My superSHEro may not wear a cape or a mask, instead she’s likely to be wearing something she pinched from my closet. She may usually have her head in a Jane Austen book rather than lassoing the bad guys. She can be found lying on the grass out the front of our house with her puppy (who has no superpowers whatsoever, I’m afraid) or hanging out with her friends, listening to music rather than uncovering plots to bring down the free world.

My own superSHEro is bundled up in the mess and wonder of (two weeks from being) a teenager. She may be moody one moment, and delightfully snuggly the next. She is perpetually embarrassed by her parents, and horrified at the extent we will go as we desperately try (and fail) to prove to her just how cool we truly are.

But she can also be found grabbing me a juice when I’m low; asking me if I need anything when she notices me acting a little vague (usually just me being vague rather than anything else) or doing a spot of awareness raising and advocacy for diabetes. My diabetes isn’t hers – it doesn’t have to be and I’ve done everything in my (non super-) power to shield her from it – but she has taken it on in her own way.

Her superpower is her strength, her mind, her feistiness and fierceness, her vulnerabilities and her compassion. She takes on the world, she takes on my diabetes. And, (regretfully at times) she takes on her parents.

We wouldn’t have it any other way.

My superSHEro and her mother.

 

What a week. World Diabetes Day (WDD) is over for another year, but there is still lots going on in the diabetes space and in my life in general. Here are just some of the things making my brain a minestrone soup of dot points.

Mayo Clinic in Oz

I was lucky enough to win a scholarship to attend the Healthcare and Social Media Summit run by the Mayo Clinic earlier this week. I haven’t even started to pick apart all the amazing things I learnt during those two days, but there will be more to come soon.

Crown

Downtime is bloody hard to come by these days (because: November). BUT!!!! Binge watching a new show helps with some mindless entertainment and winding down at the end of the day. And Netflix has come to the rescue with The Crown. I admit that this is just a space filler until the REAL EVENT…But in the meantime, it will do and is actually super enjoyable.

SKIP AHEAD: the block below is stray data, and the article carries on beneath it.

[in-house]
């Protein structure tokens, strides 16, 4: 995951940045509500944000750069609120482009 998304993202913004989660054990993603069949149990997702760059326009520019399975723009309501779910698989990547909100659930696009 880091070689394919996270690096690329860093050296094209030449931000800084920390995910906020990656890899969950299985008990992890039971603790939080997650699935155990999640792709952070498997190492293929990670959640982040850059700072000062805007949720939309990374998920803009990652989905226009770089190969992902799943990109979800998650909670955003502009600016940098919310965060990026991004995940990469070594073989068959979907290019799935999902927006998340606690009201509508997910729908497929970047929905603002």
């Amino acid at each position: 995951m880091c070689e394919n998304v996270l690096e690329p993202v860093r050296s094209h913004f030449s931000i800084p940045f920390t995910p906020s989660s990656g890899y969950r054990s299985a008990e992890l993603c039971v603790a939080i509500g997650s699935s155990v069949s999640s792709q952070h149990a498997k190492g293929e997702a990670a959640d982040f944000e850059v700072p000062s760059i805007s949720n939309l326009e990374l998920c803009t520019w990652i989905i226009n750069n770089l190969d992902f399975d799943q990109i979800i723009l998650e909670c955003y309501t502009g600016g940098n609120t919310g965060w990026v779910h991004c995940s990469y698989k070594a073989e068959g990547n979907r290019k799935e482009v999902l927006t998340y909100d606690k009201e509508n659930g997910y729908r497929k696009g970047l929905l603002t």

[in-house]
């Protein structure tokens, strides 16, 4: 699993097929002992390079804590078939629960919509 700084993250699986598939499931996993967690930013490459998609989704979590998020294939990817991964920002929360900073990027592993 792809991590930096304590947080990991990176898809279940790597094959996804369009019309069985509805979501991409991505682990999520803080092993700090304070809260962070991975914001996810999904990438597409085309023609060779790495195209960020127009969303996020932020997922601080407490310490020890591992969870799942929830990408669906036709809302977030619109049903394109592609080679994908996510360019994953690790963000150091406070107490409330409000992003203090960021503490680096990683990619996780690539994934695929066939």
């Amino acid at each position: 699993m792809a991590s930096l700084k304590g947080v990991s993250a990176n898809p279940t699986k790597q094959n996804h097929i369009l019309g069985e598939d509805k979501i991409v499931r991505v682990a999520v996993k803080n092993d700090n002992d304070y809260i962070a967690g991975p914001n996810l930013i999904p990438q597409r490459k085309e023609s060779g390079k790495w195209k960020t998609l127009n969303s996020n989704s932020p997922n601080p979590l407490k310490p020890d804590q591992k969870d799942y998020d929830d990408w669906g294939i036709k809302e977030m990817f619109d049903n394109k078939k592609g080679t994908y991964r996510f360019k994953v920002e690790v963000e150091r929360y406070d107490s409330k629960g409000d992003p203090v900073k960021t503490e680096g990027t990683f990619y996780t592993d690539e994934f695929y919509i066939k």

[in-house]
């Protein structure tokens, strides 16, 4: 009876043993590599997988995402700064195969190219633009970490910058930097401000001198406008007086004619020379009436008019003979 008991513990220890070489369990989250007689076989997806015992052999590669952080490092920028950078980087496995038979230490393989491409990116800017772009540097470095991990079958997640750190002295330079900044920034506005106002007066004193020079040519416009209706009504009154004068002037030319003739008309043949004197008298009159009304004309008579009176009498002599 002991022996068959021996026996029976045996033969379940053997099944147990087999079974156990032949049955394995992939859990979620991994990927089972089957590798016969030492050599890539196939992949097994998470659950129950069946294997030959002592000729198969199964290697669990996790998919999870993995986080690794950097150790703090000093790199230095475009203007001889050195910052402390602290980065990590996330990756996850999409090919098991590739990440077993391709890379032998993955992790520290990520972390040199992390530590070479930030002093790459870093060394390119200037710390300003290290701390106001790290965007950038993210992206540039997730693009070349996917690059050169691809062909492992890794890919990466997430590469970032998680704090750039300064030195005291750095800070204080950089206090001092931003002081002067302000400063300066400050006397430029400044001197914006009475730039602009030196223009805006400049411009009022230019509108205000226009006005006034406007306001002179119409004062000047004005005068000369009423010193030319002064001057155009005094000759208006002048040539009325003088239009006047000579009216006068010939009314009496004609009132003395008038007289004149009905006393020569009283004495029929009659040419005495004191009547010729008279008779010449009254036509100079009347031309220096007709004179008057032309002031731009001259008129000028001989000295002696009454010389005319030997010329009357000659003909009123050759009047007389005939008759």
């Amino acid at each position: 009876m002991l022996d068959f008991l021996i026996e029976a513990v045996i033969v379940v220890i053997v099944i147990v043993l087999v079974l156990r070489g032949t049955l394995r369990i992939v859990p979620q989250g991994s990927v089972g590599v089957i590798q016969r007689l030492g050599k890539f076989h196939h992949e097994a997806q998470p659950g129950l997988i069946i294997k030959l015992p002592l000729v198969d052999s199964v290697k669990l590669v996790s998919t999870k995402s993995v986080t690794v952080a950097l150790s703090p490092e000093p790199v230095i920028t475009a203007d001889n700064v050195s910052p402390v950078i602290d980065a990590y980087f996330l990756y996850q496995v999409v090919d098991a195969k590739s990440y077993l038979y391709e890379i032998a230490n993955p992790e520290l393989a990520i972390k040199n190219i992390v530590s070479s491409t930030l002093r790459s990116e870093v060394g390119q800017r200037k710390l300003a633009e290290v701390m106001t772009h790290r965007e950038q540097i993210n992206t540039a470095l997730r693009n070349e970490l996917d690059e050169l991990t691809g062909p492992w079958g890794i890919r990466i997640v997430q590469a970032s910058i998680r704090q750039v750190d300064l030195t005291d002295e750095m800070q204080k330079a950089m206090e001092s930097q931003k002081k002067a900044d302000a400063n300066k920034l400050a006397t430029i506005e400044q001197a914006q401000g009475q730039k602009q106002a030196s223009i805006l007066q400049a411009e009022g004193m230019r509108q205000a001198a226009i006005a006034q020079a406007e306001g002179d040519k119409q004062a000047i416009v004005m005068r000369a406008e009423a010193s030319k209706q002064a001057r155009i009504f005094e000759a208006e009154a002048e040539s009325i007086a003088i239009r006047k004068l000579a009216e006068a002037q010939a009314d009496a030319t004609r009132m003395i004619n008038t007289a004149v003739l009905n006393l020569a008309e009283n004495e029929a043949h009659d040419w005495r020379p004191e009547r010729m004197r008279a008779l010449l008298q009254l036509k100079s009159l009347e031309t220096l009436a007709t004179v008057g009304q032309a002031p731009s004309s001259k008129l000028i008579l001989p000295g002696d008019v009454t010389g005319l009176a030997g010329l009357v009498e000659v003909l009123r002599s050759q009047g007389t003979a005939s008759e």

Talking diabetes without being rude

We often see ‘Things to not say’ lists. I wrote one here where I suggested the only thing to say to someone living with diabetes was to offer them a Nutella cupcake.

I still stand by that advice, however thought I’d use WDD as an opportunity to write a more comprehensive list and it was published on the Mamamia Women’s Network. You can read it here – and may want to consider sharing it widely.

One of the things that we need to aim for is talk diabetes OUTSIDE our diabetes world. This article was not written for people affected by diabetes – we already know to not say most of these things. It is for those who say the annoying things because they don’t really understand diabetes.

So – have a read. And then share it around. And add your own ideas in the comments section on the Mamamia page. Let’s see just how far this can go to stopping some of the comments we hear over and over and over again!

Gilmore Girls

One week to go. We are ready!

WDD Twitter Marathon

The force of nature that is Cherise Shockley managed to pull off (once again) a 24 hour tweetchat for World Diabetes Day that included moderators and participants from all over the globe with an impressive variety of topics.

There was a bit of national Aussie pride in there with 4 hours of the chat being moderated by advocates from Down Under. I moderated an hour – with a focus on diabetes stigma – at 5pm ET which was 9am (Wednesday 15 November) AEDT, meaning I was into hour 27 of WDD when it was my turn to ask the questions.

Blue fatigue

My hand is a pretty damn good indication of how I am feeling right now. Still hanging in there with the whole ‘go-blue-diabetes-awareness-rah-rah-rah’ thing, but only just. Half way through Diabetes Awareness Month; World Diabetes Day is over and I am really feeling a lot of blue fatigue.

It seems that I am not the only one. Kerri wrote this on Six Until Me the other day and it resonated with a number of people, me included.

But the people; the people!

I was lucky enough to spend World Diabetes Day with some great diabetes people. We had house guests from Germany with us and my neighbour Jo popped in for a bit too. And my Amazing family were also there and, you know what, we hardly spoke diabetes at all!